02 Jun 5 Common Struggles of New Business Owners
The first year of a business is going to be a tough one. Just like everything else in life—learning how to drive a bike, baking a cake, and more—the first few moments will be a struggle. The good thing is millions of other starting entrepreneurs have struggled before. And because of that, new entrepreneurs can learn from their struggles.
Here are the five most common everyday troubles small business owners have to contend with:
This is not a surprise, of course. A business has a hard time taking off right away because of finances. And one it is operational, the financial aspect will not get better for at least a year. There is constant fear if an entrepreneur’s capital is enough to keep the business coasting through for months until real profit comes in. But most of the expenses are expected. When an entrepreneur opens up a business, it is expected that he has a financial plan on how to survive a certain number of months. It is the unexpected situations that become a big financial burden: natural disasters, theft, unforeseen circumstances. When these happen, it will definitely throw you off financially. It truly helps that you have insurance in terms of natural disasters, but you will still need to take out from your own pocket in order to keep the business afloat.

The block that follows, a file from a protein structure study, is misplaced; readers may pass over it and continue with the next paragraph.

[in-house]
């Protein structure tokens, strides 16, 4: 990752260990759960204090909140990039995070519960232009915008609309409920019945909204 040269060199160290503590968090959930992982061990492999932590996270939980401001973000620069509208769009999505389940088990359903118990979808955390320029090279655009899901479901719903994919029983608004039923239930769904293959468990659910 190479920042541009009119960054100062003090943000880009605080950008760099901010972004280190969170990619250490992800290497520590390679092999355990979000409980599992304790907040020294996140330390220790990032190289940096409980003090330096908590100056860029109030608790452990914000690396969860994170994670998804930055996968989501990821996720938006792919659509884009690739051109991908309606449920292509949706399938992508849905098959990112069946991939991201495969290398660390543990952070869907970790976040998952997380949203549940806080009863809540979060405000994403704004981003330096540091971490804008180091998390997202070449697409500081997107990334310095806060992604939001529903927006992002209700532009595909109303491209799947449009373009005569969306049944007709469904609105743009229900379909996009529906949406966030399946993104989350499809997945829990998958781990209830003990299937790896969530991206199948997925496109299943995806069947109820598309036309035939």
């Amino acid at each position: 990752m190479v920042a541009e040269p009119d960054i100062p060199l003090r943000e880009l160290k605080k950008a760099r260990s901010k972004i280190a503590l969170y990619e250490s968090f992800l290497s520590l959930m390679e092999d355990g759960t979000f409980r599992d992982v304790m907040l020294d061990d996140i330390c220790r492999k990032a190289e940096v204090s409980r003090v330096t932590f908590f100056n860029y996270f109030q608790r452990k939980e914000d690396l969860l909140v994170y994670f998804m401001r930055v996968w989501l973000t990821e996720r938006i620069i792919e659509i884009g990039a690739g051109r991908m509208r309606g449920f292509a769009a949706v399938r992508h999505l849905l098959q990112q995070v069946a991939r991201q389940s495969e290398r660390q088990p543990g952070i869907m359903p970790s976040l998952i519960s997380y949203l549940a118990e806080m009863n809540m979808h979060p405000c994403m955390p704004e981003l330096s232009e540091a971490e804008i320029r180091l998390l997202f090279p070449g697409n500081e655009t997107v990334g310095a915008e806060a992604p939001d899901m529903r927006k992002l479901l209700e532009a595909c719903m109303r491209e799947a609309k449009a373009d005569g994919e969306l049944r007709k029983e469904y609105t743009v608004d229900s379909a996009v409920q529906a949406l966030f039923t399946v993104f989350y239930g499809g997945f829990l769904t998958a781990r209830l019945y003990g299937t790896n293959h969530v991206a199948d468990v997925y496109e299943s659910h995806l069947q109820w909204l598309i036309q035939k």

Startup companies will always have a harder time hiring employees because of the lack of stability—at least on the employees’ perspective. The biggest challenge here is the on-boarding process because this would go back to struggle No. 1. According to Inc.com, the hiring process would cost the company at least 1.5 to three times more than the actual salary of a person because of taxes, benefits, training, bonuses, etc. Then, when you have successfully hired the employee/s, you have to struggle to keep them. And that includes giving great healthcare benefits and others. Small business owners will have a hard time keeping up with the employee benefits of more established companies.
Every starting entrepreneur will have to sacrifice a lot of sleeping hours for at least the first few months of the business. The business owner and some key personnel are expected to take on multiple roles in order to keep the business flowing smoothly. Time management will definitely be a struggle.
How do we encourage people to buy our staff or use our services? Marketing is going to be tricky—both for a business that is rare and common. For rare ones, how do we tell people that this thing or service exists? For common trade, how do we tell customers to choose us? There are experts who can do this—but can your startup fund afford to pay the marketing company? And if you do this by yourself, will you able to attract customers? Decisions, decisions…
Making / increasing profits
Now that the business is operational, the small business owner will not focus on making money. Even large corporations continue to have that struggle: how to increase profits. Because there is no ceiling on how much a business should earn. But for smaller companies, making a profit is hard enough; sustaining it and increasing the profit is a tough struggle.